Whilst many people will not fall for these scams, there are a couple categories of people who quite potentially will. One are the elderly who are easy prey, and can be quite vulnerable if they live alone and in need of any sort of contact. They very possibly do not understand the implications of what the callers are trying to get one to do, or they believe that there really is a problem with their computers. A degree of trusting that everything is genuine makes things easy. Other instances will involve them not being strong enough to simply say they are not interested and hang up.

Smell a rat? You should. There are several warning indicators that something is not quite right about this:

First and foremost, these people who ring you are most likely scammers. Most likely they are calling from another country. By ringing you, they are in effect acting as an agent for a potential trojan horse by getting you to lower your defences so they can insert something improper into your computer.

Second, Microsoft tech support will not ring you. In fact this is what the real Microsoft says about these scams – the information might not be specific to a New Zealand audience, but the implications are clear:

  1. This behaviour is a criminal offence in New Zealand
  2. Your computer can be exposed to malware, viruses, have data stolen off it or even completely hijacked
  3. If your system is in a network or open, you might be exposing other people and their machines to whatever illegal software that was put on your computer

So how do these scams work? The caller will most probably be calling from somewhere overseas. They might provide a fake number in your country to make their scam look more believable like an 09 area number from Auckland. These callers can be very aggressive. They are probably under pressure from their boss to churn through a set number of calls during their work until they get someone who bites and does what they want. The scams might be variations of old ones, but they all purport to be from Microsoft.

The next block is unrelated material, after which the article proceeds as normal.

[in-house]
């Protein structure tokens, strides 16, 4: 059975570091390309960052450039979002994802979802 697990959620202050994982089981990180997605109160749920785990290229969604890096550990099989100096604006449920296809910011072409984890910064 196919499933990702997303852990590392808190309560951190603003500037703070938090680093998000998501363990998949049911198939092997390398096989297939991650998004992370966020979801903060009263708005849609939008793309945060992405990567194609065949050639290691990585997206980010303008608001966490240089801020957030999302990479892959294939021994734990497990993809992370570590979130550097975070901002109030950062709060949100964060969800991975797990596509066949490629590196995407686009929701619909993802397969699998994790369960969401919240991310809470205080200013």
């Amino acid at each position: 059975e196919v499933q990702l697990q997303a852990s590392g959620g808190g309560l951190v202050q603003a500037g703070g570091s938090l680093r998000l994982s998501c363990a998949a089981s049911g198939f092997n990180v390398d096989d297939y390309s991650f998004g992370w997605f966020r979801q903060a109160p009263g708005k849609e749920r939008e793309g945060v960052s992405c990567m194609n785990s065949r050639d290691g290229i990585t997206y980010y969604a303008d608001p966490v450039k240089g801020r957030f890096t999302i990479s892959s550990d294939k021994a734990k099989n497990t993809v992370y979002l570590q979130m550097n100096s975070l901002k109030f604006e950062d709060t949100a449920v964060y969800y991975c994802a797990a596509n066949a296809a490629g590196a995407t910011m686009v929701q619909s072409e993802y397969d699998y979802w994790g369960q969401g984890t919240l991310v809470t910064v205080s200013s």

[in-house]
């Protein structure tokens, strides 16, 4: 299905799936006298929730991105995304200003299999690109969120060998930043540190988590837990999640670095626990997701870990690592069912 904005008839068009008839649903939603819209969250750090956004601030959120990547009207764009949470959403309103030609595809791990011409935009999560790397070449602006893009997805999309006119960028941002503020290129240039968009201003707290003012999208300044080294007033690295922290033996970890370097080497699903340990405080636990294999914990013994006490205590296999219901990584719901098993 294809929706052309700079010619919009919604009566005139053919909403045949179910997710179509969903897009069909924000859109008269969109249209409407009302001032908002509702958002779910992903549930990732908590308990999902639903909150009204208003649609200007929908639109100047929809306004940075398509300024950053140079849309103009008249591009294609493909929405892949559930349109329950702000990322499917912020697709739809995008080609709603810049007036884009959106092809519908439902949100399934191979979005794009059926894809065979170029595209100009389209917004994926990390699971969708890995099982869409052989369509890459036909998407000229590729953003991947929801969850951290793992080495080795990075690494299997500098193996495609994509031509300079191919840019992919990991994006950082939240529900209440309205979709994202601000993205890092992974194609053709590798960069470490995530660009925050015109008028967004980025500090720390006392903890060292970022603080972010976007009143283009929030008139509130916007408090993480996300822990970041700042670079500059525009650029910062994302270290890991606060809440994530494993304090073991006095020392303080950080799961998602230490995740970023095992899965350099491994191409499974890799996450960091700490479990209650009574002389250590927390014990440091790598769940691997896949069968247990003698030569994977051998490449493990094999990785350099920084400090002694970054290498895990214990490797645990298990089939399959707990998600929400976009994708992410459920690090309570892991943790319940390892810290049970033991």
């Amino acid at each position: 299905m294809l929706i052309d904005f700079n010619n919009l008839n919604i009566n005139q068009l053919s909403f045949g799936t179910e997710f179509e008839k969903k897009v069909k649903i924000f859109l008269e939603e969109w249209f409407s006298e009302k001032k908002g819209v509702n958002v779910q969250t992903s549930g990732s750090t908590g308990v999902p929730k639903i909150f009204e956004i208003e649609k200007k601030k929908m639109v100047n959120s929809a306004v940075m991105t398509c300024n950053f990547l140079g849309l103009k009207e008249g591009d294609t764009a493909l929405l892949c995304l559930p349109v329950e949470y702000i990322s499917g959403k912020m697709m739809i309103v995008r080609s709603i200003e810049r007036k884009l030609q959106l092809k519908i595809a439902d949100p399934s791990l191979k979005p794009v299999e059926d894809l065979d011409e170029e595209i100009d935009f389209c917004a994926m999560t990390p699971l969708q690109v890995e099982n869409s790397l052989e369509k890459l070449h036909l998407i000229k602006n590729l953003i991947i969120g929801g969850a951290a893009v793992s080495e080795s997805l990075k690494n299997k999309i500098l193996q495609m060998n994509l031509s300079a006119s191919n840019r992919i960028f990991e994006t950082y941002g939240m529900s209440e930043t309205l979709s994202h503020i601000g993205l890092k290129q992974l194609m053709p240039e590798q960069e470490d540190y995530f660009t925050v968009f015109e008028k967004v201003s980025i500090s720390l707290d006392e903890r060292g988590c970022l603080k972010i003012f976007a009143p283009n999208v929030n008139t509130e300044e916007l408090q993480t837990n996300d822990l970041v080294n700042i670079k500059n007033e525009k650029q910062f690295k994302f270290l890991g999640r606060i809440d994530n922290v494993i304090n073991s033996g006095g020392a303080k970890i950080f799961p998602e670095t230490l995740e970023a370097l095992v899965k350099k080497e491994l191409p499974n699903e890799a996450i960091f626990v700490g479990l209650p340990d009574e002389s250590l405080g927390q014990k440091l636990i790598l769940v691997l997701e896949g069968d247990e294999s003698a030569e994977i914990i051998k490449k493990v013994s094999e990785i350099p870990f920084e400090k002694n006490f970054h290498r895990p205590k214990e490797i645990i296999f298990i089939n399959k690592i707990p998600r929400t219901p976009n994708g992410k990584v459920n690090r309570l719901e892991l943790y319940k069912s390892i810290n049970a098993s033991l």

The simplest and most effective thing to do is simply say “Not interested” and hang up. In the case of the phone call to my place, the person who answered asked for their phone number, and the caller said “Fuck you”, at which point the person who answered hung up. If your phone records the number, do pass it on to your phone service provider and tell them it was a scam call. This will enable them to build up a picture of illegal activity going on, and possibly help the authorities bring the scammers to court.


New Zealand impotent in North Korean crisis; U.S. needs to be careful

As the world watches nervously the situation on the Korean Peninsula, with North Korea’s incandescent rhetoric, and the United States and South Korea showing a united front against the regime, a two island nation in the South Pacific is wondering what use it could be in the situation. And at the same time, hoping that the United States does not forget or deliberate exclude the one nation that can settle the issue decisively – and possibly without war:


So let us look at why China is central to the whole situation There are four reasons. Each is a good reason not even the U.S. can ignore.

China (1): China invaded North Korea in October 1950 to prop up the regime when it looked like falling. I would be willing to guess that if the United States too unilateral action against North Korea, the Chinese would in the first instance mass a huge number of troops on the North Korean border – possibly upwards of 500,000 with supporting armour and support from the People’s Liberation Army Ground Force and People’s Liberation Army Navy.

China (2): President Xi Jinping is a Chinese Trump. China is an adversary in many respects because Xi wants to make China a world power again too. Mr Xi has a vision, though, which is reinforced by domestic and foreign policy. He wants it to have naval reach it did 500 years ago. How Mr Xi would react to an attack on North Korea is unclear, but the implications of his vision are clear: China will not sit by and have its influence eroded by anyone including America.